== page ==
For Little Friends

By Pat Graham


Prepare ye, prepare ye for that which is to come (D&C 1:12).

Home Teachers and Balloons

A True Story

Instructions: Remove these two pages from the magazine, glue them onto lightweight cardboard, and cut them out. Carefully poke holes in each picture where marked, assemble them in the proper order, and secure them with ribbon, yarn, or rings, to make a flip-story.

  1. 1.

    Last night our home teachers came for a visit. They shook hands with all my family, even me.

  2. 2.

    After everyone sat down, Brother Sorensen blew up a red balloon and handed it to me.

  3. 3.

    He counted, “One, two, three,” and said, “let go!” The air rushed out of the balloon, and it flipped and flopped all over the room.

  4. 4.

    I laughed when it landed on my brother’s head.

  5. 5.

    “Some of us are like the red balloon,” Brother Sorensen said. “We get excited about something and just flip and flop around, not knowing where we will end up.”

  6. 6.

    Then he handed one end of a piece of string to my sister. He pulled the string tight and threaded his end through a straw.

  7. 7.

    Next he told Brother Brown to blow up his blue balloon. Then Brother Sorensen carefully put a piece of tape over the straw and fastened it to the balloon.

  8. 8.

    Brother Brown let go of the blue balloon. Swoosh! It went straight down the string to my sister’s hand.

  9. 9.

    “When we prepare and know where we want to go, we can be like the blue balloon and go straight to our goal,” Brother Sorensen said. Then he asked, “Do you have any goals?”

  10. 10.

    My brother said, “I want to go on a mission.” My sister said, “I want to earn my Gospel in Action award.” And I said, “I want to be baptized when I’m eight years old.” We all said that we would rather be like the blue balloon and prepare for our goals now.

[illustrations] Illustrated by Elise Black

Paper Plate Snowman

To make a snowman, you will need: a stapler, glue, a small and a large white paper plate, scissors, black construction paper, a ruler, a small piece of orange paper, a 2″ x 26″ (5 cm x 66 cm) piece of fabric or ribbon, and two small twigs.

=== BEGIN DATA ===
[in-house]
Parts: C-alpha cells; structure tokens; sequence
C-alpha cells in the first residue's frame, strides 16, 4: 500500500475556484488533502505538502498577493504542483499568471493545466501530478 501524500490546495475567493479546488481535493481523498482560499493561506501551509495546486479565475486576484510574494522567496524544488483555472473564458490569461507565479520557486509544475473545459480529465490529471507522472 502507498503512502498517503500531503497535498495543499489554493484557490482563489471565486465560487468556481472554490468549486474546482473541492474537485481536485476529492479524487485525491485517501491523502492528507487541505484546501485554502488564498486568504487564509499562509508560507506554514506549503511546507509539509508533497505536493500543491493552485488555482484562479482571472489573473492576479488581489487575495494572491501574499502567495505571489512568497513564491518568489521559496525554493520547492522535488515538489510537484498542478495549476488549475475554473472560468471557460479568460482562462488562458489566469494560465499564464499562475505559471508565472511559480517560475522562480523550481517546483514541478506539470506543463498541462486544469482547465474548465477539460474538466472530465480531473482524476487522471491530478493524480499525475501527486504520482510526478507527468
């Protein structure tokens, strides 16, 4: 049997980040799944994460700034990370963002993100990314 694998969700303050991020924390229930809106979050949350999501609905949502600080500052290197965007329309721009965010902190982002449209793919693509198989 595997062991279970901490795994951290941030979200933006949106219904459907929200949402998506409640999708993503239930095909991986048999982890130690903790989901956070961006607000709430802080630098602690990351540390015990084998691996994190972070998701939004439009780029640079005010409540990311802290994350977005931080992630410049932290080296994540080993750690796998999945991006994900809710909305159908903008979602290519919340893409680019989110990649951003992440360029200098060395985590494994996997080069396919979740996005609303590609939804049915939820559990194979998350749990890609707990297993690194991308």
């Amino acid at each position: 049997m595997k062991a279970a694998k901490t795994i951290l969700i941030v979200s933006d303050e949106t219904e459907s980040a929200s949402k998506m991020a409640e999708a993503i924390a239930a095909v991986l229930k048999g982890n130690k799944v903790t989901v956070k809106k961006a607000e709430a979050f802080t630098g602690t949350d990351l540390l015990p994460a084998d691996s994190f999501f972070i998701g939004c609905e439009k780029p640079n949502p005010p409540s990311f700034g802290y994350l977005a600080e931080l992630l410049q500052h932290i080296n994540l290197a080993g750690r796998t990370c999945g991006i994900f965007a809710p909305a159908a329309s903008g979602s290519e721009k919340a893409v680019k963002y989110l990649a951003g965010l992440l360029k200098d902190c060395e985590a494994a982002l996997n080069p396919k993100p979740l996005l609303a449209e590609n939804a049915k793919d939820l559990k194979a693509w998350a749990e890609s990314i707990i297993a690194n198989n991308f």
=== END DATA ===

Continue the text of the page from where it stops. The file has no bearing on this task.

1. 1.

    Staple or glue the edge of the small paper plate to the edge of the back side of the large paper plate (see illustration).

  2. 2.

    Have an older person cut from the black paper a hat rim 1 1/2″ x 7″ (4 cm x 18 cm) and a hat crown 3″ x 4″ (8 cm x 10 cm). Glue the two pieces together to make the hat. Staple or glue the hat to the top of the small paper plate (see illustration).

  3. 3.

    From orange paper, have the older person cut out a triangle nose; and from the black paper, two eyes, six tiny circles for the mouth, and three buttons. Glue in place (see illustration).

  4. 4.

    Tie the fabric or ribbon around the snowman’s “neck” for a muffler.

  5. 5.

    Staple or glue a twig on each side of the snowman for arms.

[photo] Photo by Lana Leishman

Good Books for Little Friends

Big Help! by Anna Grossnickle Hines What’s a guy to do when his little sister, insisting on “helping” him, wrecks all his projects? Sam is a kind brother, and he finds a way to solve his problem.

Oliver & Amanda and the Big Snow by Jean Van Leeuwen Oliver and Amanda—and sometimes Mom and Dad—have a great time building (and defending) a fort and a “snorp,” sledding and “saucering,” and playing “magic wand” games with icicles. Before all the fun, they help Dad shovel the walk. Easy to read.

Looking Down by Steve Jenkins This wordless book uses cut-paper collages to give you a view that starts in outer space and zooms closer and closer to earth, to a town, and finally to a ladybug being examined by a child through a magnifying glass.

A Bear for All Seasons by Diane Marcial Fuchs Just as Bear is dropping off to sleep for the winter, his friend Fox comes to visit. As Fox describes the joys of each season, that season is Bear’s favorite. Finally he says, “‘The company of a good friend is what I love best—no matter what the season!’” Delightful art.

I Hate Roland Roberts by Martina Selway That’s what Rosie says at the beginning of the book. What would make her change her mind?